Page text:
How to check for memory problems on Windows 11
If your device has memory problems, you can find out using this built-in memory diagnostic tool on Windows 11.
On Windows 11, if the computer is running sluggish and apps are crashing, or the system experiences a random Blue Screen of Death (BSoD), freezes, or reboots, the first thing you should check would be the memory to discard a problem with any of the modules. This is not only because memory issues can make the device unstable, but also because it could cause data corruption and other errors.
If you suspect the problem is related to the system memory, you can use the "Windows Memory Diagnostic," a legacy tool that can perform many tests to check your computer's Random Access Memory (RAM) to determine whether one or more memory sticks have problems.
In this Windows 11 guide, we walk you through the steps to use the Windows Memory Diagnostic tool to determine whether there's a faulty memory module on your computer.
How to diagnose memory problems on Windows 11
To run a memory check on Windows 11, close your running apps and use these steps:
- Open Start.
- Search for Windows Tools and click the top results to open the folder.
- Double-click the Windows Memory Diagnostic tool.
- Click the Restart now and check for problems option.
Upon restart, the tool will start testing the Standard mode right away. In this mode, the Windows Memory Diagnostic tool will run all the scans available in the Basic mode, in addition to LRAND, Stride6 (cache enabled), CHCKR3, WMATS+, and WINVC tests.
The Standard test mode should be enough to diagnose and find problems with the system memory, but you can also use the "F1" key to open the Windows Memory Diagnostic page to change the scan options.
On the settings page, you will find options to change the scan mode to Basic, which runs the MATS+, INVC, and SCHCKR (cache enabled) tests.
The Extended mode features every test available using Standard mode and MATS+ (cache disabled), Stride38, WSCHCKR, WStride-6, CHCKR4, WCHCKR3, ERAND, Stride6 (cache disabled), and CHCKR8.
You can also use the TAB key to change cache settings in the Windows Memory Diagnostic tool. If you disable the cache, it'll allow the tool to access the data in RAM directly for a complete test. In addition, you can also specify the times the scan will be repeated to test your system's memory modules.
Finally, press the "F10" key to return to the main page, and the scan will start automatically on the computer.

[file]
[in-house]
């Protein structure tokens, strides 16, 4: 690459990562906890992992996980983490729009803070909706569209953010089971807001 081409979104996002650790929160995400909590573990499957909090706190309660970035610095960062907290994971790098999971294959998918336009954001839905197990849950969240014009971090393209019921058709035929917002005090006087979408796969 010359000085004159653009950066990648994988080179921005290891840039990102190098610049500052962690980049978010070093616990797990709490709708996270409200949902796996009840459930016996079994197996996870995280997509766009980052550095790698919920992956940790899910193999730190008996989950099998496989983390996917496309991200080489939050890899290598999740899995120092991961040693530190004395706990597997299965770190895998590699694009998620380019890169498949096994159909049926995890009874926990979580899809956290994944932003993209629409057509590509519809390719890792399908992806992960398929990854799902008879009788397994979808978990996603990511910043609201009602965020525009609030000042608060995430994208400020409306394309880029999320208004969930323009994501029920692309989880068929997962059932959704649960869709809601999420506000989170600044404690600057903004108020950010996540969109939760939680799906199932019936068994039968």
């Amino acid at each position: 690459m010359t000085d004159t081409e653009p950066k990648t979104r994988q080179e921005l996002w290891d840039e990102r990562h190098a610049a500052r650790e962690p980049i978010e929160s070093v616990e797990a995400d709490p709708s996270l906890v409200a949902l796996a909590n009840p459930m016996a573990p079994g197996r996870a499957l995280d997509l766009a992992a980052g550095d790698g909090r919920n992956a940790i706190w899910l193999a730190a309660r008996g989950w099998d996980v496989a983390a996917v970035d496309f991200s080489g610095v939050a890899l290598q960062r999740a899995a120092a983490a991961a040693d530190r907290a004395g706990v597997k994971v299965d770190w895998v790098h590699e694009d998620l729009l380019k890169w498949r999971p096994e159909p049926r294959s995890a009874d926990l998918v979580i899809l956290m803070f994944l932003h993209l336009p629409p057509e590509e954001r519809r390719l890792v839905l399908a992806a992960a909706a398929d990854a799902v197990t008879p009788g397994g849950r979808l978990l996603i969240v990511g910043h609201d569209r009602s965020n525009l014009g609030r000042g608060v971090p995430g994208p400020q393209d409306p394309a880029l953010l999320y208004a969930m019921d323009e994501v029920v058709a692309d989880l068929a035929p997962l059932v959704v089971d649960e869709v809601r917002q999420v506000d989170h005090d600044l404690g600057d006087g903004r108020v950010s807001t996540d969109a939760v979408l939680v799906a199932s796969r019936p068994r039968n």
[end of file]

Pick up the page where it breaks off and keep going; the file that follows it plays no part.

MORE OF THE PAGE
Check memory diagnostic results
Once the test completes, the device will restart and load Windows 11 again. If you want to check the results, you need to use the Event Viewer.
To check the Windows Memory Diagnostic results on Windows 11, use these steps:
- Open Start.
- Search for Event Viewer and click the top result to open the app.
- Expand the Windows Logs category.
- Right-click the System item and choose the Find option.
- Confirm the MemoryDiagnostics-Results keyword and click the Find Next button.
- Click the Cancel button.
- Double-click the MemoryDiagnostics-Results source on the right side.
- Review the diagnostic results.Quick tip: If the result reads "The Windows Memory Diagnostic tested the computer's memory and detected no errors," you can discard memory as the root of the problem.
If you get an error, run the extended memory and check the results again. If errors persist, there might be a physical error with a memory module.
The tool should be able to point out which memory module has a problem. If you can't determine which module is faulty, you may want to remove and test each module to find the one with the problem.
More Windows resources
For more helpful articles, coverage, and answers to common questions about Windows 10 and Windows 11, visit the following resources:
- Windows 11 on Windows Central — All you need to know
- Windows 11 help, tips, and tricks
- Windows 10 on Windows Central — All you need to know
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Mauro Huculak is technical writer for WindowsCentral.com. His primary focus is to write comprehensive how-tos to help users get the most out of Windows 10 and its many related technologies. He has an IT background with professional certifications from Microsoft, Cisco, and CompTIA, and he's a recognized member of the Microsoft MVP community.
This seems like it will be easy enough to use. But I wonder, given that Windows Memory Diagnostic is an old app, I would think it is a 32-bit app. 32-bit addressing is restricted to 4 GB. I've got a laptop with 16 GB of RAM. My desktop has 32 GB of RAM. This is common with other Windows systems we have, for both Windows 10 and Windows 11. Will Windows Memory Diagnostic be up to the task, or should we use something else?